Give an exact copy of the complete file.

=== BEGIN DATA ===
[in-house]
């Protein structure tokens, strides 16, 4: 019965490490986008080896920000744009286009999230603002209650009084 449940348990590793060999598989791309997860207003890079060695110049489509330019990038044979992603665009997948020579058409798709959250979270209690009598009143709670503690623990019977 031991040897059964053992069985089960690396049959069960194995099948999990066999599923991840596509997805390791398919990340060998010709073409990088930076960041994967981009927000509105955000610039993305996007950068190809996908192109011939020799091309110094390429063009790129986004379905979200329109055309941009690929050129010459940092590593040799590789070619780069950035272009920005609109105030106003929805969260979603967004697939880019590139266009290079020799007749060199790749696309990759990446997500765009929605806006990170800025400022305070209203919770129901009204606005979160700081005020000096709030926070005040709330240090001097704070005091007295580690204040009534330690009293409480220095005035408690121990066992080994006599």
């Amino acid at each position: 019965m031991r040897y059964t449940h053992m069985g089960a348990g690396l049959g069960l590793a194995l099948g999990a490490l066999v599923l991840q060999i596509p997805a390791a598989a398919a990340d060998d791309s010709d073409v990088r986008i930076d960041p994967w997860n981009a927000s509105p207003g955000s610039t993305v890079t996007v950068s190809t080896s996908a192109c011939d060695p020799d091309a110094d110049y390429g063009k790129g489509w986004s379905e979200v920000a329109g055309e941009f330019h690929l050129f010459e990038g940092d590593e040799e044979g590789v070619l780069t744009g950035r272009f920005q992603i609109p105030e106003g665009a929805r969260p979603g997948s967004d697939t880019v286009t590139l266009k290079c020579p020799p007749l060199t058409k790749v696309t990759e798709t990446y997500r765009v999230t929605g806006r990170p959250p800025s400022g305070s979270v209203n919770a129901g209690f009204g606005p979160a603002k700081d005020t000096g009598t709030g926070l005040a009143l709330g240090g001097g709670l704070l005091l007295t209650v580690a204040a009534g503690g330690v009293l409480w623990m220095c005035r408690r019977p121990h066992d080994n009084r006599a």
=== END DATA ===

[in-house]
């Protein structure tokens, strides 16, 4: 019965490490986008080896920000744009286009999230603002209650009084 449940348990590793060999598989791309997860207003890079060695110049489509330019990038044979992603665009997948020579058409798709959250979270209690009598009143709670503690623990019977 031991040897059964053992069985089960690396049959069960194995099948999990066999599923991840596509997805390791398919990340060998010709073409990088930076960041994967981009927000509105955000610039993305996007950068190809996908192109011939020799091309110094390429063009790129986004379905979200329109055309941009690929050129010459940092590593040799590789070619780069950035272009920005609109105030106003929805969260979603967004697939880019590139266009290079020799007749060199790749696309990759990446997500765009929605806006990170800025400022305070209203919770129901009204606005979160700081005020000096709030926070005040709330240090001097704070005091007295580690204040009534330690009293409480220095005035408690121990066992080994006599």
């Amino acid at each position: 019965m031991r040897y059964t449940h053992m069985g089960a348990g690396l049959g069960l590793a194995l099948g999990a490490l066999v599923l991840q060999i596509p997805a390791a598989a398919a990340d060998d791309s010709d073409v990088r986008i930076d960041p994967w997860n981009a927000s509105p207003g955000s610039t993305v890079t996007v950068s190809t080896s996908a192109c011939d060695p020799d091309a110094d110049y390429g063009k790129g489509w986004s379905e979200v920000a329109g055309e941009f330019h690929l050129f010459e990038g940092d590593e040799e044979g590789v070619l780069t744009g950035r272009f920005q992603i609109p105030e106003g665009a929805r969260p979603g997948s967004d697939t880019v286009t590139l266009k290079c020579p020799p007749l060199t058409k790749v696309t990759e798709t990446y997500r765009v999230t929605g806006r990170p959250p800025s400022g305070s979270v209203n919770a129901g209690f009204g606005p979160a603002k700081d005020t000096g009598t709030g926070l005040a009143l709330g240090g001097g709670l704070l005091l007295t209650v580690a204040a009534g503690g330690v009293l409480w623990m220095c005035r408690r019977p121990h066992d080994n009084r006599a």